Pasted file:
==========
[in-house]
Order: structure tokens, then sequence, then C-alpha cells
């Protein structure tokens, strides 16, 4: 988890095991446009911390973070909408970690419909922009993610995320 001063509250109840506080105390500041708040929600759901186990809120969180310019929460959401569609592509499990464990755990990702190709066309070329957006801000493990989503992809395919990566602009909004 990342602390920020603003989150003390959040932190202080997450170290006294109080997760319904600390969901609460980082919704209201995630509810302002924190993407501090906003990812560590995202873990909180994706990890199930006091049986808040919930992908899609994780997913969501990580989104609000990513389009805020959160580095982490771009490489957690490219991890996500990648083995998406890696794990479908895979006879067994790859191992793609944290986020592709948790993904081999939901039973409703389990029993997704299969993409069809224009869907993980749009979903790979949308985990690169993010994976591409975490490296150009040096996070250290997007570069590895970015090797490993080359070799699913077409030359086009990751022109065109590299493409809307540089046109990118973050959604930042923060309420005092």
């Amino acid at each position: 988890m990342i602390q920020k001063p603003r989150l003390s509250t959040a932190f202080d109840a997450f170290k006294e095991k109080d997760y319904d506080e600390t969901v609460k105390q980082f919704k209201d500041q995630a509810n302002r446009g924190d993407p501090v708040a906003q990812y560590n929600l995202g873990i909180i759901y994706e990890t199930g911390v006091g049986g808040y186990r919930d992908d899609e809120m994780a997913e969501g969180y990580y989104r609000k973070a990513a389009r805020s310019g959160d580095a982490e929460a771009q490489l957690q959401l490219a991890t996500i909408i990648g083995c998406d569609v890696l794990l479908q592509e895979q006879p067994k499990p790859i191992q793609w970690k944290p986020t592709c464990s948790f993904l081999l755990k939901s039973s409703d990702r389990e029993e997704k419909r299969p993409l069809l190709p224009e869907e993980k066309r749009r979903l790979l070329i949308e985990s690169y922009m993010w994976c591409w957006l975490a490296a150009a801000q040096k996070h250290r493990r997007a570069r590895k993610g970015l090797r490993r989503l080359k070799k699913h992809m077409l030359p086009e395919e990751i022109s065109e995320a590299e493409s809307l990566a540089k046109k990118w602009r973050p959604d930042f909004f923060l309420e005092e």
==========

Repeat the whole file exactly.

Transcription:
[in-house]
Order: structure tokens, then sequence, then C-alpha cells
């Protein structure tokens, strides 16, 4: 988890095991446009911390973070909408970690419909922009993610995320 001063509250109840506080105390500041708040929600759901186990809120969180310019929460959401569609592509499990464990755990990702190709066309070329957006801000493990989503992809395919990566602009909004 990342602390920020603003989150003390959040932190202080997450170290006294109080997760319904600390969901609460980082919704209201995630509810302002924190993407501090906003990812560590995202873990909180994706990890199930006091049986808040919930992908899609994780997913969501990580989104609000990513389009805020959160580095982490771009490489957690490219991890996500990648083995998406890696794990479908895979006879067994790859191992793609944290986020592709948790993904081999939901039973409703389990029993997704299969993409069809224009869907993980749009979903790979949308985990690169993010994976591409975490490296150009040096996070250290997007570069590895970015090797490993080359070799699913077409030359086009990751022109065109590299493409809307540089046109990118973050959604930042923060309420005092």
């Amino acid at each position: 988890m990342i602390q920020k001063p603003r989150l003390s509250t959040a932190f202080d109840a997450f170290k006294e095991k109080d997760y319904d506080e600390t969901v609460k105390q980082f919704k209201d500041q995630a509810n302002r446009g924190d993407p501090v708040a906003q990812y560590n929600l995202g873990i909180i759901y994706e990890t199930g911390v006091g049986g808040y186990r919930d992908d899609e809120m994780a997913e969501g969180y990580y989104r609000k973070a990513a389009r805020s310019g959160d580095a982490e929460a771009q490489l957690q959401l490219a991890t996500i909408i990648g083995c998406d569609v890696l794990l479908q592509e895979q006879p067994k499990p790859i191992q793609w970690k944290p986020t592709c464990s948790f993904l081999l755990k939901s039973s409703d990702r389990e029993e997704k419909r299969p993409l069809l190709p224009e869907e993980k066309r749009r979903l790979l070329i949308e985990s690169y922009m993010w994976c591409w957006l975490a490296a150009a801000q040096k996070h250290r493990r997007a570069r590895k993610g970015l090797r490993r989503l080359k070799k699913h992809m077409l030359p086009e395919e990751i022109s065109e995320a590299e493409s809307l990566a540089k046109k990118w602009r973050p959604d930042f909004f923060l309420e005092e």